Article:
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  • Differentiated predictive fair service for TCP flows

    Publication Year: 2000 , Page(s): 49 - 58
    Cited by:  Papers (3)
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    The majority of the traffic (bytes) flowing over the Internet today have been attributed to the Transmission Control Protocol (TCP). This strong presence of TCP has spurred further investigations into its congestion control mechanism and its effect on the performance of short and long data transfers. We investigate the interaction among short and long TCP flows, and how TCP service can be improved by employing a low-cost service differentiation scheme. Through control-theoretic arguments and extensive simulations, we show the utility, of isolating TCP flows into two classes based on their life-time/size, time/size one class of short flows and another of long flows. With such class-based isolation, short and long TCP flows have separate service queues at routers. This protects each class of flows from the other as they possess different characteristics, such as burstiness of arrivals/departures and congestion/sending window dynamics. We show the benefits of isolation, in terms of better predictability and fairness, over traditional shared queueing systems with both tail-drop and random-early-drop (RED) packet dropping policies View full abstract»

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  • Coordinated network scheduling: a framework for end-to-end services

    Publication Year: 2000 , Page(s): 69 - 79
    Cited by:  Papers (9)
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    In multi-hop networks, packet schedulers at downstream nodes have an opportunity to make up for excessive latencies due to congestion at upstream nodes. Similarly when packets incur low delays at upstream nodes, downs stream nodes can reduce priority and schedule other packets first. The goal of this paper is to define a framework for design and analysis of coordinated network scheduling (CNS) which exploit such inter-node coordination. The first provide a general CNS definition which enables us to classify a number of schedulers from the literature including, FIFO+, CEDF and work-conserving CJVC as examples of CNS schedulers. We then develop a distributed theory of traffic envelopes which enables us to derive end-to-end statistical admission control conditions for CNS schedulers. We show that CNS schedulers are able to limit traffic distortion to within a narrow range resulting in improved end-to-end performance and more efficient resource utilization View full abstract»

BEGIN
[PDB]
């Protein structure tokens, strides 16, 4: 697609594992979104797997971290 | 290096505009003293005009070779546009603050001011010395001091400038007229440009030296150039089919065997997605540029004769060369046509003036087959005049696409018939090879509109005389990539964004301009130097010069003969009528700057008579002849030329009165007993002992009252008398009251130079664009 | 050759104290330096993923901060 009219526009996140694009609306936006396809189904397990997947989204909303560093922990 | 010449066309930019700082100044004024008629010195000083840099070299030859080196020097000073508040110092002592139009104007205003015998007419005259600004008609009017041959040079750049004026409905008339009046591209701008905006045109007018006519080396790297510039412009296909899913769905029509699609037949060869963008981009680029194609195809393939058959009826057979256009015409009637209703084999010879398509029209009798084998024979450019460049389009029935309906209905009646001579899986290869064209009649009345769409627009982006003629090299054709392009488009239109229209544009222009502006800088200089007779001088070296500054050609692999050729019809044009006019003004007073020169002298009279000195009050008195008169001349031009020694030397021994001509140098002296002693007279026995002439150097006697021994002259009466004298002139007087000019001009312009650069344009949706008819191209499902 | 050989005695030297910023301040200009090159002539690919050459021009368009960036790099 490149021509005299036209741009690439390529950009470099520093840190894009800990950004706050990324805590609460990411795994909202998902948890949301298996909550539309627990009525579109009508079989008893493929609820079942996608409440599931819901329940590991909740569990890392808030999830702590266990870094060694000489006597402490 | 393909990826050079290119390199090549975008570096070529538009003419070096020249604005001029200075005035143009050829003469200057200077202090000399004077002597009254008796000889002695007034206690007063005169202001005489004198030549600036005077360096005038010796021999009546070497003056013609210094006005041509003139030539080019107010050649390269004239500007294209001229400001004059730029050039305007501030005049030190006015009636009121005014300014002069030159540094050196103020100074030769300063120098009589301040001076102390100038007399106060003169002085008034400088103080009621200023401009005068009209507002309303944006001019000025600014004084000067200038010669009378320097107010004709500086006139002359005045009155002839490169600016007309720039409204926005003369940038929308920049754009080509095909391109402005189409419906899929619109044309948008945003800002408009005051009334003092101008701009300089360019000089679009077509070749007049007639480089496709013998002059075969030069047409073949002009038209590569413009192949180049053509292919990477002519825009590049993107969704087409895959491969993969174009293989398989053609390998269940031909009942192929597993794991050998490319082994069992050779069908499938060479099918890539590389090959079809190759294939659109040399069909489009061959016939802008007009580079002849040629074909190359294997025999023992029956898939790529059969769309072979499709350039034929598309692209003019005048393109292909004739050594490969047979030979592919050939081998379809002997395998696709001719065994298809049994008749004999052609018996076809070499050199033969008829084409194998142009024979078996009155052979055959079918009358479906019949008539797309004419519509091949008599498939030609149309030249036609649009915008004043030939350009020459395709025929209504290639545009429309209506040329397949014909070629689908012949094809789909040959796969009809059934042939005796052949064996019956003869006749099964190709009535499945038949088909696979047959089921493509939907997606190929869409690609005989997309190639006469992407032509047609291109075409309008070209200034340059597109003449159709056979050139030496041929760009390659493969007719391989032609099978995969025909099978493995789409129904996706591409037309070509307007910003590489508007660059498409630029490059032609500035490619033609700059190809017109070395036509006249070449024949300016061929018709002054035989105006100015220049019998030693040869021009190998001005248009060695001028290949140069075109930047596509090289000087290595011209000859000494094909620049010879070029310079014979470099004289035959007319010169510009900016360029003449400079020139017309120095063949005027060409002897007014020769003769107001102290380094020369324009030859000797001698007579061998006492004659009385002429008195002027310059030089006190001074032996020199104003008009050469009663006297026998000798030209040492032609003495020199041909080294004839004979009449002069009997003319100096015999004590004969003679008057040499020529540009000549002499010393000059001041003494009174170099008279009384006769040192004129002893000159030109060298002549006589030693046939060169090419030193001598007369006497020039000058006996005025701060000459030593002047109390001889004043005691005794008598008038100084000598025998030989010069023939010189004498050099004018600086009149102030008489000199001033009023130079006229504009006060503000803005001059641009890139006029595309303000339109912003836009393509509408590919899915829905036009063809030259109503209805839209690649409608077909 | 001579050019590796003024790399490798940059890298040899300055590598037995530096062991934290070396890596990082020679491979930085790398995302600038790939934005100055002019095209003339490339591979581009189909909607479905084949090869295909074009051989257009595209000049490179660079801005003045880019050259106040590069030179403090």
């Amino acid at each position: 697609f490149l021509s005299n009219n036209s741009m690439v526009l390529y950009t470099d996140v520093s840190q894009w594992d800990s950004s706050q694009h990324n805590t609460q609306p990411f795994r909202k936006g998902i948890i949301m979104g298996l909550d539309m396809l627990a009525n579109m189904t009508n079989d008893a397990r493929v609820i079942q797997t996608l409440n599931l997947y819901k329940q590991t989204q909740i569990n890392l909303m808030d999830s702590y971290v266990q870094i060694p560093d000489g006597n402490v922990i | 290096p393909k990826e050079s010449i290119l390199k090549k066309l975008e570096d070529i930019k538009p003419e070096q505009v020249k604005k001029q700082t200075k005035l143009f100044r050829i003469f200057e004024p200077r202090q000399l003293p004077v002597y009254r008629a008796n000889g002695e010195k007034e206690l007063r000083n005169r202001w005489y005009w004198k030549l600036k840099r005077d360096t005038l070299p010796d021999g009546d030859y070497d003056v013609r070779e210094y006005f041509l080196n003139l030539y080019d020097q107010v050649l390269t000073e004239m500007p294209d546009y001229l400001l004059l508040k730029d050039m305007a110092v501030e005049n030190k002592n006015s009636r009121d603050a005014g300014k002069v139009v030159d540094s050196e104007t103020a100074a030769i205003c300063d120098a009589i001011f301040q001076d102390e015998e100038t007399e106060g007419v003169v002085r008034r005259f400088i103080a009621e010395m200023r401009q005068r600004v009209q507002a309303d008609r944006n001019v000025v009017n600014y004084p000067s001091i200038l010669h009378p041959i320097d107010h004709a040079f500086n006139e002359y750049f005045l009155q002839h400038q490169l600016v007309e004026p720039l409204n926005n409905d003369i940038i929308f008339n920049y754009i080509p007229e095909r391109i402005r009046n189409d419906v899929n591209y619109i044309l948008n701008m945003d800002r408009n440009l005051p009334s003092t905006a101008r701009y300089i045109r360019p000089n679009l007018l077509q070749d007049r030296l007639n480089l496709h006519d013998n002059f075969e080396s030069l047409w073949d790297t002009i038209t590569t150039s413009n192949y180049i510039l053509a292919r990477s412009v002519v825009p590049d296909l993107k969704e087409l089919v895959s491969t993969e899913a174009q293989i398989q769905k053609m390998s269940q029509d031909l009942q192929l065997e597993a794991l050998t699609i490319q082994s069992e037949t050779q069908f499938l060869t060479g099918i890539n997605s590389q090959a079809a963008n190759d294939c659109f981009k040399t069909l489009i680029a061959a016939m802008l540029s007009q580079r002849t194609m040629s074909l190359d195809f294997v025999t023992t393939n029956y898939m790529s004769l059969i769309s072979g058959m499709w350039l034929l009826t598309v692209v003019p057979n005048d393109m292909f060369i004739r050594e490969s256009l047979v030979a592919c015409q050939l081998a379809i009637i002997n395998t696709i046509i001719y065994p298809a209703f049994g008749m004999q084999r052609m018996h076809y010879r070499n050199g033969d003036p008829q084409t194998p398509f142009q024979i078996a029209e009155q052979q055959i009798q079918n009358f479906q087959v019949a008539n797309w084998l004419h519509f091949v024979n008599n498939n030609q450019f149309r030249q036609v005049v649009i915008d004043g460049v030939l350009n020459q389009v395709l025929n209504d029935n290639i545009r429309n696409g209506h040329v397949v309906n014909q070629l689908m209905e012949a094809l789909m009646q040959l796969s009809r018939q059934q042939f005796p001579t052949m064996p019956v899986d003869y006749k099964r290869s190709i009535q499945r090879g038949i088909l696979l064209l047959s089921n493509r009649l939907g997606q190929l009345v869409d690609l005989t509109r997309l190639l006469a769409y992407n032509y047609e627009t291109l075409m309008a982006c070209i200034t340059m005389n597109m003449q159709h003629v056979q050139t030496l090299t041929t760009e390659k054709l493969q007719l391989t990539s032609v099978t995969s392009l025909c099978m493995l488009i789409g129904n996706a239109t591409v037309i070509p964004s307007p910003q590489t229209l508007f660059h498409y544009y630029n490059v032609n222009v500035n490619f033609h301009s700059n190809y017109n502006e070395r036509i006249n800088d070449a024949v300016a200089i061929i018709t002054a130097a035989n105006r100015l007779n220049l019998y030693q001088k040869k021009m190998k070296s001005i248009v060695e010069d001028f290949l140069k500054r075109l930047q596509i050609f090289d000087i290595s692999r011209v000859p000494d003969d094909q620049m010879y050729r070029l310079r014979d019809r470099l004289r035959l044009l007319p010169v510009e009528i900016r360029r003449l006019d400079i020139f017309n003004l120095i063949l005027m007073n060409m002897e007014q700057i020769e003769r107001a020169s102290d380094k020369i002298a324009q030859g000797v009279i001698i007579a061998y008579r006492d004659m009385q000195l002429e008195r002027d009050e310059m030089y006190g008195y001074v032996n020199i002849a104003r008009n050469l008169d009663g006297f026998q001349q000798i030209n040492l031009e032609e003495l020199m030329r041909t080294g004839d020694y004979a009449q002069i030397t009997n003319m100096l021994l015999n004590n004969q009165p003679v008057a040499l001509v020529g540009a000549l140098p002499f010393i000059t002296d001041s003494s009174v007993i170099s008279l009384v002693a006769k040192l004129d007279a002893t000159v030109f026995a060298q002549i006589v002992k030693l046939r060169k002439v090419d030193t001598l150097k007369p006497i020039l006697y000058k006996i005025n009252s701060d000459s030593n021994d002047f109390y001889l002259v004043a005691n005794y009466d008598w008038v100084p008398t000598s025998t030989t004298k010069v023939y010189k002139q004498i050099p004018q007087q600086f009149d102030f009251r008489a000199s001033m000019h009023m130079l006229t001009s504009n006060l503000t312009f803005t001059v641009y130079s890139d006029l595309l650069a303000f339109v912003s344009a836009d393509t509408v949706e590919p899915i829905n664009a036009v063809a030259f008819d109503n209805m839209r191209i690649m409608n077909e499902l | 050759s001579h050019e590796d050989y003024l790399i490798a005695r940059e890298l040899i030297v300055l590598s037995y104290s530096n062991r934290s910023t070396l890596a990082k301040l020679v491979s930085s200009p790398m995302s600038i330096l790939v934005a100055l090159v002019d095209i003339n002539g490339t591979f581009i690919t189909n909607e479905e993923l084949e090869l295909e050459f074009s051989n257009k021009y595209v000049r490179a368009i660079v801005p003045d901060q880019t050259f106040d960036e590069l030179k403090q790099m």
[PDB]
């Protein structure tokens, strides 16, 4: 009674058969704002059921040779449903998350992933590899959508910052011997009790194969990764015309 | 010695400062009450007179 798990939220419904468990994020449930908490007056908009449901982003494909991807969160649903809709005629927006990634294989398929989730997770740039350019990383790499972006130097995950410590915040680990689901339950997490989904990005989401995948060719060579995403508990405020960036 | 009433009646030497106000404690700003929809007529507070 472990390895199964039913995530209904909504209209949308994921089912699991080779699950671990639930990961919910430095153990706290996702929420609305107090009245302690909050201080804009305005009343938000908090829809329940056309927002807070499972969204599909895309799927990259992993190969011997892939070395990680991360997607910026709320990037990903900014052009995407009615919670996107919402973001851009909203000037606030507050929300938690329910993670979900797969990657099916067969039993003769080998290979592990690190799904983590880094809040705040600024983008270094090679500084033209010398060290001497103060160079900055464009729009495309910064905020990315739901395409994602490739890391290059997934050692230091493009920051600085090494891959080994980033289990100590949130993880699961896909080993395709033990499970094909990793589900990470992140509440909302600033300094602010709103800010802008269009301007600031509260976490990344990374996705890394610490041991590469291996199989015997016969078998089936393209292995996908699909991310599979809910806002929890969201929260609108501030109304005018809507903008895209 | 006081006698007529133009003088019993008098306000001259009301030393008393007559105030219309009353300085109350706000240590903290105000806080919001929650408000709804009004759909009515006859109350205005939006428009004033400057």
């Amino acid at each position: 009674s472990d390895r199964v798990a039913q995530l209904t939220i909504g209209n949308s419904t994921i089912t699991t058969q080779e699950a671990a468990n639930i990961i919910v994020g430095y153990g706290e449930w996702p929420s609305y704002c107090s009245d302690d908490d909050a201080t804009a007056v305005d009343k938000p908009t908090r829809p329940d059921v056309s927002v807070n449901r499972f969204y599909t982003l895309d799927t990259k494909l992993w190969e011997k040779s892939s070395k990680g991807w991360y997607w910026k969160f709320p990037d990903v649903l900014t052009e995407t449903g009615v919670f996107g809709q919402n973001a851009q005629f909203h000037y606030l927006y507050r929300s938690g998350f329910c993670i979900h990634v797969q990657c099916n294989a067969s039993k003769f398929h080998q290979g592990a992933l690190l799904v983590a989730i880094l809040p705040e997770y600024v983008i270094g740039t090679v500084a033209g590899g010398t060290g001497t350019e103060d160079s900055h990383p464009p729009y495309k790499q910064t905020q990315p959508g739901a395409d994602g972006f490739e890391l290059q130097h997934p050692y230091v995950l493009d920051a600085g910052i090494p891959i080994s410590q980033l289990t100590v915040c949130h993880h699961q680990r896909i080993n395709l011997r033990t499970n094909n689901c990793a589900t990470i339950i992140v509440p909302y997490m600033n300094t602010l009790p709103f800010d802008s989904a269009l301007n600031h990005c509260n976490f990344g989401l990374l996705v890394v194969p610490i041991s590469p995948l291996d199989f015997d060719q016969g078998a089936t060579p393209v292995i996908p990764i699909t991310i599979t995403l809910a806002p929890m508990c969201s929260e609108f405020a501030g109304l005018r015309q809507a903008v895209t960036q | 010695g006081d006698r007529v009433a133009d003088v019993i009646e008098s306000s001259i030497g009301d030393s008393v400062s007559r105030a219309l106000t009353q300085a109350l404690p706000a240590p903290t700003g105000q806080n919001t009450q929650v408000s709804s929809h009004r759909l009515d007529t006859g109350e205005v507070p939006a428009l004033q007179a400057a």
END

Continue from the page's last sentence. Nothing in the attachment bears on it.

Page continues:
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  • An analysis of packet loss correlation in FEC-enhanced multicast trees

    Publication Year: 2000 , Page(s): 151 - 161
    Cited by:  Papers (3)
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    We study group loss probabilities of forward error correction (FEC) codes in shared loss multicast communication. We present a new analysis model with explicit state equations using recursive formulae. Our method looks at an FEC group as a whole, rather than analyze the number of transmissions of a particular packet. Our work applies to C(n,k) erasure codes, where any k out of n packets may decode the entire group. We find the cumulative distribution function that all leaf nodes in a shared loss tree successfully decode a C(n,k) FEC group, the probability mass function (p.m.f.) for the number of leaf nodes that successfully decode a transmission group, the expected number of packets received on successful decode and the expected number of missing packets on decode failure for a particular leaf node of the multicast tree, the p.m.f. that all leaf nodes hold the same packets in common, and the expected height of packet loss. Most of our findings generalize to arbitrary trees with non-uniform link loss. Our results also apply to non-FEC trees. We illustrate applications of our work with examples View full abstract»

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  • An analysis of multicast forwarding state scalability

    Publication Year: 2000 , Page(s): 105 - 115
    Cited by:  Papers (16)
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    Scalability of multicast forwarding state is likely to be a major issue facing inter-domain multicast deployment. We present a comprehensive analysis of the multicast forwarding state problem. Our goal is to understand the scaling trends of multicast forwarding state in the Internet, and to explore the intuitions that have motivated state reduction research. We conducted simulation experiments on both real and generated network topologies, with a range of parameters driven by multicast application characteristics. We found that the increase in peering among Internet backbone networks has led to more multicast forwarding state at a handful of core domains, but less state in the rest of the domains. We observed that scalability of multicast forwarding state with respect to session size follows a power law. Our findings show that distribution and concentration of multicast forwarding state in the Internet is significantly, impacted by the application characteristics. We investigated the proposals on non-branching multicast forwarding state elimination, and found substantial reduction is attainable even with very dense multicast sessions View full abstract»